RALEIGH — Stanly County has a new team in Raleigh for the General Assembly’s long session, and the county’s delegation is sponsoring several significant pieces of legislation.
As of press time, Sen. Carl Ford (R-Rowan) had sponsored six bills. Rep. Ken Goodman (D-Stanly) is one of the lead sponsors of a bipartisan bill to reform the state’s eminent domain laws and put a constitutional amendment on the ballot in 2020. Goodman is also a co-sponsor of a Democratic bill to expand Medicaid. Freshman Rep. Wayne Sasser (R-Stanly) is co-sponsor of 13 bills ranging from school calendar changes to making ice cream the official state frozen treat.
Newly-installed Sen. Carl Ford is co-sponsor for several major pieces of legislation being closely watched in Raleigh. Senate Bill 27 mirrors House Bill 3 — co-sponsored by Goodman in the House — to require that private property be taken by eminent domain only for a public use.
Ford is also supporting a bill allowing community colleges and local school systems to access the State Capital and Infrastructure Fund to fund improvements. The bill — Senate Bill 5 — is sponsored or co-sponsored by most of the GOP leadership in the Senate, including Majority Leader Harry Brown (R-Onslow) and his budget committee co-chairs Sens. Harrington (R-Gaston) and Jackson (R-Sampson) along with Senate Rules Committee Chairman Bill Rabon (R-Brunswick).
On the education front, Sasser is supporting several local measures that would provide calendar flexibility for public school systems around the state. Sasser is listed as a co-sponsor on several bills that would allow specific county school boards to set start and ends dates for K-12 schools. The bills eliminate statutory language that mandated schools to start no earlier than the Monday closest to Aug. 26 and the closing date to be no later than the Friday closest to June 11.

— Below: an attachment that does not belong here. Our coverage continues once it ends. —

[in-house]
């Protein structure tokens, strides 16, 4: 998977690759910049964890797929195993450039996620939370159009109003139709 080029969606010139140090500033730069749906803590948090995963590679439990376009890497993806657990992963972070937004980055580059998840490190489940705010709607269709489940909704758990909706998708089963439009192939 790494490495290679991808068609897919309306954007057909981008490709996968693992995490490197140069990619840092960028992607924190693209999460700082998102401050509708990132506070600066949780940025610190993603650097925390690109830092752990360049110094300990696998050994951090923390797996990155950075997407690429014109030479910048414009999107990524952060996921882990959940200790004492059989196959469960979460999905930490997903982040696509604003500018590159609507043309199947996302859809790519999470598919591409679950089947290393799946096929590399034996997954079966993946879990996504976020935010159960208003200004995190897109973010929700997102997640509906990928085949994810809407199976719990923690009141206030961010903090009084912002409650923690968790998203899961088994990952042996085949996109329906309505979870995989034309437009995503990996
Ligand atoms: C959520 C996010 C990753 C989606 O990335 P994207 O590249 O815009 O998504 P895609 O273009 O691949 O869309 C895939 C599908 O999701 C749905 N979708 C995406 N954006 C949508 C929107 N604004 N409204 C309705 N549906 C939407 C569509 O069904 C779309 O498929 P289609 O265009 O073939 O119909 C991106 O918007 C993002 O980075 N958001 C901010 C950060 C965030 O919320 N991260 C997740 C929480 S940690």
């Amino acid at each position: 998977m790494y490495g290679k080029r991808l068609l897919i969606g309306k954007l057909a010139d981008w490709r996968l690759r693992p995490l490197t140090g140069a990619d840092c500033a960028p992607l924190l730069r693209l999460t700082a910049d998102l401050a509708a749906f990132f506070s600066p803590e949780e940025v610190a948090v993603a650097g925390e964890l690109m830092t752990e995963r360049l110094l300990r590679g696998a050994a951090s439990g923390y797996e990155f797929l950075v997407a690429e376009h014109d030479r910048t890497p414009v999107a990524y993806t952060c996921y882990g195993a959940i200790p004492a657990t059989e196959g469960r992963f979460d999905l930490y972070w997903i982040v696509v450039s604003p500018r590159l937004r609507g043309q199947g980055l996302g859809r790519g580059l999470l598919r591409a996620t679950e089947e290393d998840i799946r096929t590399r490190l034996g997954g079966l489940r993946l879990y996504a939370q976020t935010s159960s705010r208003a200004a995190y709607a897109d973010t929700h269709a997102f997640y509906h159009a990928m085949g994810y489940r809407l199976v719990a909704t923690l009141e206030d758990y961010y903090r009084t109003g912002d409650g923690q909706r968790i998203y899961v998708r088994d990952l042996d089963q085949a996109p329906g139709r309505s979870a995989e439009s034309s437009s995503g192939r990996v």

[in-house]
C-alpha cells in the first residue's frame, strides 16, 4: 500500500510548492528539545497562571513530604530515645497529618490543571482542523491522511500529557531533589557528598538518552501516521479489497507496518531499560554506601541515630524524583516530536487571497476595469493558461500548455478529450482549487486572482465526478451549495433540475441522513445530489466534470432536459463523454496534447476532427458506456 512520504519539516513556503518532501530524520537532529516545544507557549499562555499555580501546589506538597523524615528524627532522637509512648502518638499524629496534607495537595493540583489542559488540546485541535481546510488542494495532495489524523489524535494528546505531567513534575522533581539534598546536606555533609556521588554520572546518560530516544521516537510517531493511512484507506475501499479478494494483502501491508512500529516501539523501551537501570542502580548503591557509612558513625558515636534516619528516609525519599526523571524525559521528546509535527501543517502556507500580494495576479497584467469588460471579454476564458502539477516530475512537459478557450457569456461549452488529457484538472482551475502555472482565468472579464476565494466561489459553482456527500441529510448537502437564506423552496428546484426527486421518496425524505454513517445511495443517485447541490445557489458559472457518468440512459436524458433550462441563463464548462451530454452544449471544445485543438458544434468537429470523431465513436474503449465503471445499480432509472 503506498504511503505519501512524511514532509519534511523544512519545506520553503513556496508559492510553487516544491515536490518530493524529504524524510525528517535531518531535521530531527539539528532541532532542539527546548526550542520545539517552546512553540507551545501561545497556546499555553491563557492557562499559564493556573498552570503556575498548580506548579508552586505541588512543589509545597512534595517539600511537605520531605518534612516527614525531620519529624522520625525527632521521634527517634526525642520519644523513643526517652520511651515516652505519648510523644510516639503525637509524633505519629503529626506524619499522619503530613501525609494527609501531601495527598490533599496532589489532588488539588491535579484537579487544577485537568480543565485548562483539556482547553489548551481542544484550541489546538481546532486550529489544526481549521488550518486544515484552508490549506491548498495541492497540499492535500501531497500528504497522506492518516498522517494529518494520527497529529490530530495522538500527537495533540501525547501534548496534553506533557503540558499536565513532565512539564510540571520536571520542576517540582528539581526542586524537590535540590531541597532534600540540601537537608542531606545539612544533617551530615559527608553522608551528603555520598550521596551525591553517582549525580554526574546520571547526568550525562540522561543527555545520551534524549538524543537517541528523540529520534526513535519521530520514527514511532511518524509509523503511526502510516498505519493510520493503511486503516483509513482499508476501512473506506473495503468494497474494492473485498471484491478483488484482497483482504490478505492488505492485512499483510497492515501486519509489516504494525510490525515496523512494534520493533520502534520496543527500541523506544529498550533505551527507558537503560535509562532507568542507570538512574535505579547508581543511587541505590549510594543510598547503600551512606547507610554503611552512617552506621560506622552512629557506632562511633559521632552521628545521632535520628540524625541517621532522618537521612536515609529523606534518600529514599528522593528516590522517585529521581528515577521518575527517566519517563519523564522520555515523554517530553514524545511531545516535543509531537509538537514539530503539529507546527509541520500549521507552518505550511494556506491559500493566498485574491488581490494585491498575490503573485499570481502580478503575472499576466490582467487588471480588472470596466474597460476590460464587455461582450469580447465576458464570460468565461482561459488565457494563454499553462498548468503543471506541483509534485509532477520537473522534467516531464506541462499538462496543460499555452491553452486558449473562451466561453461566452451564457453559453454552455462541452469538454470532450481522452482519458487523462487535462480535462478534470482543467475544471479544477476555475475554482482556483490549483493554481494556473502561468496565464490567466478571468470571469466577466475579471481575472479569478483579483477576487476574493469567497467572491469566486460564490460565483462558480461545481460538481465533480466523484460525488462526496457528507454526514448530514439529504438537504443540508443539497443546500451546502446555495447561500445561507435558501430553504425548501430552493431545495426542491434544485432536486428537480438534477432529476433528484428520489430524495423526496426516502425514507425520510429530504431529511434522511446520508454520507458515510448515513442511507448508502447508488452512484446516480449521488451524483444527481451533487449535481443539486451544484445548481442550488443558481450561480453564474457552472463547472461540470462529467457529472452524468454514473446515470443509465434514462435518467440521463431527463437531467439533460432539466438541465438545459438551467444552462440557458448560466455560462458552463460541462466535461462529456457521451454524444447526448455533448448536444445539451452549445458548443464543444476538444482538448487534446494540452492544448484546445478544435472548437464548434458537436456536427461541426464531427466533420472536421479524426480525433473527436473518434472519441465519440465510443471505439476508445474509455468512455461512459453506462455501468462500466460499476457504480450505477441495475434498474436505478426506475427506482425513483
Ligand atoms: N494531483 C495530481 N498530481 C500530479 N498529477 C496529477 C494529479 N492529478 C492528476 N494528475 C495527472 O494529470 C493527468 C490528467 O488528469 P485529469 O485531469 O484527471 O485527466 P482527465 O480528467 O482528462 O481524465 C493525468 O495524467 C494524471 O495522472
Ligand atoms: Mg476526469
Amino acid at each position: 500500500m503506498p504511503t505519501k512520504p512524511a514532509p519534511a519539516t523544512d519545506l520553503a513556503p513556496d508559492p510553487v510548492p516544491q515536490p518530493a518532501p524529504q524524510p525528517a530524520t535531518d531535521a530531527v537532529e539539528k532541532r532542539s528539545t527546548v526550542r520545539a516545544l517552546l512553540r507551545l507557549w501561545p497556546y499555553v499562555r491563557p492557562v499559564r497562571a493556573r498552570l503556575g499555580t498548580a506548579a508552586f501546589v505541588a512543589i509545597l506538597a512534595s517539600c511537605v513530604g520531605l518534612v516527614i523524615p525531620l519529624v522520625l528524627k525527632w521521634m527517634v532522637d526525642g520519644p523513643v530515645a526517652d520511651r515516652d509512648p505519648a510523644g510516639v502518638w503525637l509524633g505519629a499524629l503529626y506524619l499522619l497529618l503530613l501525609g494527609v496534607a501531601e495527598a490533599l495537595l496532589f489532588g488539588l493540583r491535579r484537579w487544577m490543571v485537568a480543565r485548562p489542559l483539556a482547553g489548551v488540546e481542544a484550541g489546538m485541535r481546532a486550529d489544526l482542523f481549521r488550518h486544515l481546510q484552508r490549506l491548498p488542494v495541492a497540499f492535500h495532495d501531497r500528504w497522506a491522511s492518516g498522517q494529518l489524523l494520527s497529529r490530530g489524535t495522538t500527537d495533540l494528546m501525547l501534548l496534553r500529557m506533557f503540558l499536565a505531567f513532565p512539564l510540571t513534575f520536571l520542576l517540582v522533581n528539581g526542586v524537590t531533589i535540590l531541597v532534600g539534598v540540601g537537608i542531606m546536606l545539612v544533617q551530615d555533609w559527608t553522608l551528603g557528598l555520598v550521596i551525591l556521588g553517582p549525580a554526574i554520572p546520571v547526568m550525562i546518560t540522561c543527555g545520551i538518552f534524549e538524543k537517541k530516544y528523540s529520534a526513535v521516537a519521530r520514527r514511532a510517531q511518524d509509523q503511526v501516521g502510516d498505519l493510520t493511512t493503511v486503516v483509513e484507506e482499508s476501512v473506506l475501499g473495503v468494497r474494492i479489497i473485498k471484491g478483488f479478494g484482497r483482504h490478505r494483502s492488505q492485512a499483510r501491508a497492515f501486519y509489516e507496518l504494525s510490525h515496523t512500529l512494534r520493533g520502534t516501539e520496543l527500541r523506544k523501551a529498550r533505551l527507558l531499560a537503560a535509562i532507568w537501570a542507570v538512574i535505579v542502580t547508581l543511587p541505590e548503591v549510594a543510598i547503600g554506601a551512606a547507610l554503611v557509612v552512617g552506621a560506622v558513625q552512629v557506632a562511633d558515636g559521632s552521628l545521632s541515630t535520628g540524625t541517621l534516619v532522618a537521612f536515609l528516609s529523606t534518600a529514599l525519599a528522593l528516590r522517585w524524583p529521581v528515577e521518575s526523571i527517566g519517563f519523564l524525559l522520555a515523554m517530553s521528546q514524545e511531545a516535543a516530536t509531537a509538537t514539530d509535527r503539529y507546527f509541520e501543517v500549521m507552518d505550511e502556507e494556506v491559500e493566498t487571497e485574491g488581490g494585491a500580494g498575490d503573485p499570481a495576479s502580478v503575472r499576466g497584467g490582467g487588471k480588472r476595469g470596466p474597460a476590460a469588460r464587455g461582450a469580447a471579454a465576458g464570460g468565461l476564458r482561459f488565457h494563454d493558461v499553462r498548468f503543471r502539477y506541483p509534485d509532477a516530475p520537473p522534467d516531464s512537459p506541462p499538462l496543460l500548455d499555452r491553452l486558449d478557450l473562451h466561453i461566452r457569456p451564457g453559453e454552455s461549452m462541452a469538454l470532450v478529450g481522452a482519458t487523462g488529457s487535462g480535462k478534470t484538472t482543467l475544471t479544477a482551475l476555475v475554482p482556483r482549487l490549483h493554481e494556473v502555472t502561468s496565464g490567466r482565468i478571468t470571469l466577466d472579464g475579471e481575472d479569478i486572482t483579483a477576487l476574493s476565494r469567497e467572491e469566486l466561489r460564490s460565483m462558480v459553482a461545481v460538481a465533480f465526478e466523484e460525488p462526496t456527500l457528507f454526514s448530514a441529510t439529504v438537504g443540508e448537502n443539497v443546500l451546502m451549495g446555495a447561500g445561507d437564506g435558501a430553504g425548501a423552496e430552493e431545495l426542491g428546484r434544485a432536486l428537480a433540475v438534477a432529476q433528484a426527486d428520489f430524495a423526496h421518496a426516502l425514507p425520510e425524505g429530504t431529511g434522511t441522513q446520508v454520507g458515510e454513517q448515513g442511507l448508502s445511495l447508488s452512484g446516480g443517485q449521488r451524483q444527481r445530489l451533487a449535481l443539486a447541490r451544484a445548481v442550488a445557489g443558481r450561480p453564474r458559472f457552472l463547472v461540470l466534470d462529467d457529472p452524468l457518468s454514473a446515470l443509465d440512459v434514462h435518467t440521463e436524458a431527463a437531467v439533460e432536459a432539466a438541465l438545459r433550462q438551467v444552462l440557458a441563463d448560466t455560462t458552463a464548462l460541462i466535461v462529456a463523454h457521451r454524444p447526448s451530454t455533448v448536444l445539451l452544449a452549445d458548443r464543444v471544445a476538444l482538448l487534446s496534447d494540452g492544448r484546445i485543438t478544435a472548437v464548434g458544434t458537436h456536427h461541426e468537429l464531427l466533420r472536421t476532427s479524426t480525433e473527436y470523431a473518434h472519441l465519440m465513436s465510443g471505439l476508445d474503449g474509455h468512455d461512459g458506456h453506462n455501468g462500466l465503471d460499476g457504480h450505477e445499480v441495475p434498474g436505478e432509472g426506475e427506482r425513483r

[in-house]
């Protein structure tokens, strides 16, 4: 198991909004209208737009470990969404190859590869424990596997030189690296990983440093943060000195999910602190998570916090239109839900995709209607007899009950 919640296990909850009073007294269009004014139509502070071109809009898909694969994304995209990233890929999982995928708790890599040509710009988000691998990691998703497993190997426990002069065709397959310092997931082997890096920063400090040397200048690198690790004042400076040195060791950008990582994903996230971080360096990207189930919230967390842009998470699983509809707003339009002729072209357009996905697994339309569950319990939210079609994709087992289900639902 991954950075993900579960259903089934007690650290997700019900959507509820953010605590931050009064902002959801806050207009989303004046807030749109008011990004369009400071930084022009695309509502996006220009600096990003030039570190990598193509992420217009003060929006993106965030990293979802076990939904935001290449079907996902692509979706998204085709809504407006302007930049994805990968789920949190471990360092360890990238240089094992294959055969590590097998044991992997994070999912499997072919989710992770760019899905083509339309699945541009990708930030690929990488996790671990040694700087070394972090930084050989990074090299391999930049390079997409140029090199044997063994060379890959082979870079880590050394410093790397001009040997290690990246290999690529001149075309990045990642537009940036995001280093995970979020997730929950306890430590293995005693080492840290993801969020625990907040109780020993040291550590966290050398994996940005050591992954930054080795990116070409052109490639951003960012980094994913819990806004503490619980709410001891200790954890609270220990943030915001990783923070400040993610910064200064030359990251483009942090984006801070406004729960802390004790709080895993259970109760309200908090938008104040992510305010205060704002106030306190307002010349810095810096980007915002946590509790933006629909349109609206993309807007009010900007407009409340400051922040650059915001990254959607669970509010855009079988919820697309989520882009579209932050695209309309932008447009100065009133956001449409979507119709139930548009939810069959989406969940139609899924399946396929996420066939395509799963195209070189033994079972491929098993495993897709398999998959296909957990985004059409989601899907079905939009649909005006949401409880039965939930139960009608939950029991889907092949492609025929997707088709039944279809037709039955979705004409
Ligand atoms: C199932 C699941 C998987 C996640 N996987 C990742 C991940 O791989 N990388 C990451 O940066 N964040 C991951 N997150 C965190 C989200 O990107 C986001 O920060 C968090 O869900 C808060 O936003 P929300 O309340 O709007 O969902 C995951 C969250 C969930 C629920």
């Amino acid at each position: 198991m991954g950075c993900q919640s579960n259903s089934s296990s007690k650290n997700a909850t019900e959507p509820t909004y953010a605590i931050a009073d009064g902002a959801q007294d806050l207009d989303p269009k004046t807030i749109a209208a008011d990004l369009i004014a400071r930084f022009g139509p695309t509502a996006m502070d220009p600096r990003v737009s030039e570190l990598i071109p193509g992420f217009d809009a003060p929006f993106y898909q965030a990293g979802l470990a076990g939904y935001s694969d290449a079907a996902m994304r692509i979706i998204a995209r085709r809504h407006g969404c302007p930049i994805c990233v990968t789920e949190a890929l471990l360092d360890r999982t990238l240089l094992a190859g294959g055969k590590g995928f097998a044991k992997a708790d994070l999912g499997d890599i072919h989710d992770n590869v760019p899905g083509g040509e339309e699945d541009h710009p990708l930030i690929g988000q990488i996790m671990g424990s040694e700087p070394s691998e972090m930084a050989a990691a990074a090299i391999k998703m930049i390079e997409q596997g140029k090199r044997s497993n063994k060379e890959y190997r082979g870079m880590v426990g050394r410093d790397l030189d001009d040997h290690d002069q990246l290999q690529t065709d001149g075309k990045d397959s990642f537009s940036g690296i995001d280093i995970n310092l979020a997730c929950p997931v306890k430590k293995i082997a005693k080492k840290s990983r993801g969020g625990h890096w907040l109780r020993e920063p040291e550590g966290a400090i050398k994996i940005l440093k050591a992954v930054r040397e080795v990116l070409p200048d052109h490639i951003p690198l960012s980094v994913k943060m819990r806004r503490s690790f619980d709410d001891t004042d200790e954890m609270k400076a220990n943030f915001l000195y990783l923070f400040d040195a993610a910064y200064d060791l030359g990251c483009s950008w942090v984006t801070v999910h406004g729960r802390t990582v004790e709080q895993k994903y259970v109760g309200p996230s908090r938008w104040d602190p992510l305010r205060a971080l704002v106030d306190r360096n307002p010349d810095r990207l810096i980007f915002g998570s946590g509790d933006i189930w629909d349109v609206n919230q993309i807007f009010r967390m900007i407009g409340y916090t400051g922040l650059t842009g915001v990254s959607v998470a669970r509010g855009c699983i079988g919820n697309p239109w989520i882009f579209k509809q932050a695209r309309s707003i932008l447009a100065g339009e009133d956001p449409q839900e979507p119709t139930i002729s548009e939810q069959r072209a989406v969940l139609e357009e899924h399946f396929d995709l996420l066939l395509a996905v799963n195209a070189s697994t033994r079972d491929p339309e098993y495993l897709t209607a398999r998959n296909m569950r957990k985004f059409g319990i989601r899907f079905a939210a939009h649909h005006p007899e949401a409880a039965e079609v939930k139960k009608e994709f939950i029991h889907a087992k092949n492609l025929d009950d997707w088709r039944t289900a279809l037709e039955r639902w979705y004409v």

“Ken Goodman and I have a bill that will add Stanly County Schools to the school calendar flexibility bill,” Sasser told Stanly County Journal. “It passed the House last year and died in the Senate.”
Sasser is also a co-sponsor of a bill that would roll back state law allowing the Board of Elections to use schools as polling places. Instead, the bill would require the local boards of election to submit a request to the local school board for permission, which could be withheld. He is also the co-sponsor of a bill that would extend the civil statute of limitations for victims of child abuse. Under the bill supported by Sasser, minor victims of sexual abuse would have until the age of 45 to commence a civil action against their abuser.
Sasser says he has plans to sponsor several more bills in the early stages of the legislative session. One bill will be to allow the Albemarle City Council to present a quarter-cent sales tax for the purpose of paving roads within the city limits of Albemarle. “That is going through a stakeholder process before the bill will be filed,” said Sasser.
Another bill on Sasser’s desk would allow Albemarle to complete more projects using city workers and staff. “Right now, the law requires projects exceeding $500,000 to be put out for bid,” said Sasser. Under his bill, the city would be allowed to use its own workers instead of private contractors for larger projects.
As for the ice cream bill, Sasser voiced his reasoning simply, saying, “I love ice cream.”